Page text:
Reference Date: 28-June-2016
FOOD SECURITY SNAPSHOT
Planting activities affected by irregular rainfall at beginning of cropping season
Rice production increased by 11 percent in 2015 compared to previous year
Number of food insecure people estimated at about 22 400
Early prospects uncertain for 2016 cereal production
Planting of the 2016 paddy crop, virtually the only cereal grown in the country, began in April and is still underway. Seasonal rainfall started on time in March; however, during April and May, irregular rainfall over northwestern and central areas of the country slowed down planting activities. According to satellite imagery, abundant rainfall in some areas in mid‑June have helped diminish deficits.
Three newly‑confirmed cases of the Ebola Virus Disease (EVD) were reported in early April in Monrovia. However, the World Health Organization (WHO) declared the end of the most recent outbreak of EVD in Liberia on 9 June 2016, The resurgence of Ebola is unlikely to have any major impact on the 2016 agricultural season.
Agricultural production recovered in 2015 following the previous year’s Ebola‑affected harvest. Official estimates put the 2015 aggregate cereal production at about 296 000 tonnes, 11 percent above the previous year’s output and 6 percent above average. Cassava production is estimated to have increased by 9 percent. The recovery was supported by the intervention of the Government and its partners in supplying improved seeds, fertilizer and purchasing paddy rice from farmers.
In 2014, the EVD outbreak had a serious impact on the agriculture and food sectors. Rice production in 2014 was estimated at about 266 000 tonnes, about 4 percent below average. In particular, cereal production in Lofa and Margibi counties was substantially affected by the EVD outbreak that started to spread when crops were already being planted and expanded during the whole crop‑growing season until the critical harvesting period.
Food markets recovered significantly and prices of imported rice generally stable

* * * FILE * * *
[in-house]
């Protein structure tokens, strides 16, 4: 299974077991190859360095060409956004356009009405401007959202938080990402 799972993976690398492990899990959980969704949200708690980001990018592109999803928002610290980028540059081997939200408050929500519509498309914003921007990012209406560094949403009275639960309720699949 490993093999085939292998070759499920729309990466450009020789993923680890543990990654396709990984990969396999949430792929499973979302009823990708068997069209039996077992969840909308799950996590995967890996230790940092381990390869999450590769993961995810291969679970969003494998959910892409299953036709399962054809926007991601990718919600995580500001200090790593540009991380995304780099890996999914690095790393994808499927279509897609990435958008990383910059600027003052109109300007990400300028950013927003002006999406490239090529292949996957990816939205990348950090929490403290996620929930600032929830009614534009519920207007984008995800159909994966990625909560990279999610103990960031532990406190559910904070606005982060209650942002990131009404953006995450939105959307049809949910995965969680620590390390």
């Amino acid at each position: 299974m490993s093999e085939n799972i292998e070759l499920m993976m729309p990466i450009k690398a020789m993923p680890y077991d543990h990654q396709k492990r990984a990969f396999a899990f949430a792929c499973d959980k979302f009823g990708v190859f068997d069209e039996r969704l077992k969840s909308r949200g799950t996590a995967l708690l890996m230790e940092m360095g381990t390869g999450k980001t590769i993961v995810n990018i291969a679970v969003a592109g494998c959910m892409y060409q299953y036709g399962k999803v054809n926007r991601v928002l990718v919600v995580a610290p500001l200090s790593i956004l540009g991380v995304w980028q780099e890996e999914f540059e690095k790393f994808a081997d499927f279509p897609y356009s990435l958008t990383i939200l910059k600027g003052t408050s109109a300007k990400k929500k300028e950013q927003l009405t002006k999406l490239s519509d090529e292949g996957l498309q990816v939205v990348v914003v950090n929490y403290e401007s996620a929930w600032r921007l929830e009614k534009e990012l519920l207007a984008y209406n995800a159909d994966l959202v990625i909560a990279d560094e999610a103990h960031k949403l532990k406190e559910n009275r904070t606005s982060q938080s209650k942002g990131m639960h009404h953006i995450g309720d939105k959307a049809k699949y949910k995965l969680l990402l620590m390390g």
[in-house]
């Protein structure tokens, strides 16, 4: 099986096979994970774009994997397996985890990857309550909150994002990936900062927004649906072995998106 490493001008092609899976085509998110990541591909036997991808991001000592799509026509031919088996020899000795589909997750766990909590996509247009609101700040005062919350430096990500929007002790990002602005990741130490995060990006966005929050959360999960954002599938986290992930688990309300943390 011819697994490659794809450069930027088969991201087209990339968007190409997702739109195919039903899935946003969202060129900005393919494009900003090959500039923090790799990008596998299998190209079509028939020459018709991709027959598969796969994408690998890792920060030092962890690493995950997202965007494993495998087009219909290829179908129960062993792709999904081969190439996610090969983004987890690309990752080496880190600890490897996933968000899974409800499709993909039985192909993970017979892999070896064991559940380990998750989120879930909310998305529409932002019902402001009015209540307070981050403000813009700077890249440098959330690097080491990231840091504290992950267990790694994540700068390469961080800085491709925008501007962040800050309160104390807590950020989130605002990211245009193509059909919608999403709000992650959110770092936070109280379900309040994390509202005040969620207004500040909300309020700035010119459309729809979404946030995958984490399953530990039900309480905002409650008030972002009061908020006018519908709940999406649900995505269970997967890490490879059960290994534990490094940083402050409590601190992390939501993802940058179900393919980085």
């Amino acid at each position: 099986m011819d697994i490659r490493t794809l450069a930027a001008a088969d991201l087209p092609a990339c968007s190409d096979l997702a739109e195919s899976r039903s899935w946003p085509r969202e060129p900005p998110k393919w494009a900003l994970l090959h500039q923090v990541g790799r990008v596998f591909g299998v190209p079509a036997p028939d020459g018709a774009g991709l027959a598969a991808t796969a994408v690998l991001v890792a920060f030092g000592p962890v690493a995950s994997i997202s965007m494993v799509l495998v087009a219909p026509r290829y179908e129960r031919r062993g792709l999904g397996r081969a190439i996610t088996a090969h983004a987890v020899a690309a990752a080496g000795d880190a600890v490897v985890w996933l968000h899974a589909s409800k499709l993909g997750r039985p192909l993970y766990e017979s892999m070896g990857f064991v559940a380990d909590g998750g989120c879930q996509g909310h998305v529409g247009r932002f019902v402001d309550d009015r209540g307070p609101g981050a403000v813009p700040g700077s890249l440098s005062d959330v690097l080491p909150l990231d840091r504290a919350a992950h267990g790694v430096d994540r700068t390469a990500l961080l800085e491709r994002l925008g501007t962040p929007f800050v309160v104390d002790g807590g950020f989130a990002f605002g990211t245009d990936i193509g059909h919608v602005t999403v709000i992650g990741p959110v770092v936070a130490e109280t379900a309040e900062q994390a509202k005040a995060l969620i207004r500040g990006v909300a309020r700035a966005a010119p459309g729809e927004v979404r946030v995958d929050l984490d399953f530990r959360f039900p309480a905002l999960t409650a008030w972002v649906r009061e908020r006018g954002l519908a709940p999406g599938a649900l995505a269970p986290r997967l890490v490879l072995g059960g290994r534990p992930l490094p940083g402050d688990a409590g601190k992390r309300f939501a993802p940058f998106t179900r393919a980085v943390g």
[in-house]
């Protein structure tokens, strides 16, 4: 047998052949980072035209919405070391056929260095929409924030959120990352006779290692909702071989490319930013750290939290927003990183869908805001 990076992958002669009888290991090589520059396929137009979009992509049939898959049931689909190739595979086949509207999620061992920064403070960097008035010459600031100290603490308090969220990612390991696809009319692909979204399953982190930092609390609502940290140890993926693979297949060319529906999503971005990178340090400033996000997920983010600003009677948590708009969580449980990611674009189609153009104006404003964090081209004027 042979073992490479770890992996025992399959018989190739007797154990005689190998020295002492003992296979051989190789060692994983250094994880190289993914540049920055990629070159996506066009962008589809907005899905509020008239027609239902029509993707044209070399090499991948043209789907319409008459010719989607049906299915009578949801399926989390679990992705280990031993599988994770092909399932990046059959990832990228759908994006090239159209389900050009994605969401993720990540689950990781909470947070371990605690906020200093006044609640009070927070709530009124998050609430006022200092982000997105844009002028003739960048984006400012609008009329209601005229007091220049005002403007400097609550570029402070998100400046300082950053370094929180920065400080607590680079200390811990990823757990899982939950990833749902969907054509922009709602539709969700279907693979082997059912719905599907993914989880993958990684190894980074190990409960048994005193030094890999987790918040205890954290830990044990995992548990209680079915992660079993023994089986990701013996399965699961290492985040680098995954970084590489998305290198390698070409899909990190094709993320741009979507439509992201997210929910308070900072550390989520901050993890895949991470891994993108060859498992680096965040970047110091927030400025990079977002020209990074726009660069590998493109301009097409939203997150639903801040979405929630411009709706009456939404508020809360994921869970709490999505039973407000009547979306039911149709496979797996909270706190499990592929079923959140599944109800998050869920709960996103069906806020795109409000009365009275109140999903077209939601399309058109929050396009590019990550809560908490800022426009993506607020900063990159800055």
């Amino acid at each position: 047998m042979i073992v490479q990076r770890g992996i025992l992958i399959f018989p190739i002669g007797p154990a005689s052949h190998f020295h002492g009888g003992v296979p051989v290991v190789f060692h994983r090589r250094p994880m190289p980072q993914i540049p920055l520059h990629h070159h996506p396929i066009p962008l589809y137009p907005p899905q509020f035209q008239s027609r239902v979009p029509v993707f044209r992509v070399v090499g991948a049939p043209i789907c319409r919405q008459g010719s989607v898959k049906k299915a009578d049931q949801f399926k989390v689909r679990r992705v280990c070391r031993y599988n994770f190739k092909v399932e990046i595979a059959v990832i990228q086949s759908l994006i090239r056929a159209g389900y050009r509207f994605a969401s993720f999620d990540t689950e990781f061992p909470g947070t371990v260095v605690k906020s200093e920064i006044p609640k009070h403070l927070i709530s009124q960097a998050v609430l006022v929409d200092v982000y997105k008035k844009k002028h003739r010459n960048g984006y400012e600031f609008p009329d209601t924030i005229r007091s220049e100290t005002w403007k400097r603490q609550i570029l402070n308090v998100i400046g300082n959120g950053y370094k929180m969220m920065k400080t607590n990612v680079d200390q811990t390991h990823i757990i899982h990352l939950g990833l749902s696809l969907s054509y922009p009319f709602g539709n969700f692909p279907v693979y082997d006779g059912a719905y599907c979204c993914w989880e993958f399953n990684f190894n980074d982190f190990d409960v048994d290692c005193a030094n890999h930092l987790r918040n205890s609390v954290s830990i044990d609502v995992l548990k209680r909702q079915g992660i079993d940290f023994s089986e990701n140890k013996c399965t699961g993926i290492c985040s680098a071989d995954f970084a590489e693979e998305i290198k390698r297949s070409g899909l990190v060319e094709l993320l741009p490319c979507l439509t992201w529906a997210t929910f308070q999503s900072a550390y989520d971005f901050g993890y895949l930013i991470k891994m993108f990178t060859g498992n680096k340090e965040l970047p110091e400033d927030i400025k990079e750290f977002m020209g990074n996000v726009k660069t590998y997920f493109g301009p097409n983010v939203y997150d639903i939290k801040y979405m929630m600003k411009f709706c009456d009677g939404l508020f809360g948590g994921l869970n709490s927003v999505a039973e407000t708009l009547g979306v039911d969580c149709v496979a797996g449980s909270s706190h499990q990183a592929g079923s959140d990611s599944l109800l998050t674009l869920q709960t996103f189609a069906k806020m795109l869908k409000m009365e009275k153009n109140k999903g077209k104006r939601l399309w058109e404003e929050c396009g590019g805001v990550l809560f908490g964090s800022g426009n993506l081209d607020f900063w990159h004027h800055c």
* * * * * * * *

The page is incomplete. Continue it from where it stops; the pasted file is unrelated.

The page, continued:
During the peak of the Ebola outbreak (June‑August 2014), trade activities declined significantly. Border closures, quarantine measures and other restrictions seriously disrupted marketing of goods, including agricultural commodities. There has been a significant recovery of marketing activities. Due to good supplies from the 2015 harvest, prices of imported rice have remained mostly stable in recent months.
Liberia normally depends heavily on food imports. Cereal import requirements for 2016 are estimated at about 402 000 tonnes, about 14 percent above the previous year’s level.
EVD outbreak severely affected economy and food security
Beyond its impact on the agriculture and food sector, the EVD outbreak seriously affected all other sectors of the economy. According to the Economic Intelligence Unit (EIU) revised estimates, GDP growth is estimated at 0.9 percent in 2015, owing to the low output for Liberia's main exports and reduced harvests in 2014. A stronger rebound of 4.8 percent growth is forecast in 2016, well above the growth of only 0.5 percent achieved in 2014, but still well below the 6.8 percent forecasted before the Ebola crisis. As the economy continues to recover, household livelihoods and incomes are returning to the levels observed prior to the Ebola crisis. The EVD outbreak had a substantial impact on employment activities throughout the country on all livelihood groups. Although the Ebola outbreak has ended, about 24 900 people were projected to be in Phase 3: “Crisis” and above and in need of urgent assistance across the country, according to the latest “Cadre Harmonisé” analysis. Moreover, according to UNHCR, Liberia is hosting more than 20 000 registered refugees as of 31 May 2016, most of them from Côte d’Ivoire. Voluntary repatriation of Ivorian refugees was suspended by the Government of Côte d’Ivoire at the beginning of the Ebola epidemic, but it was resumed in mid‑December 2015 following the agreement among UNHCR and the Liberian and Ivorian governments.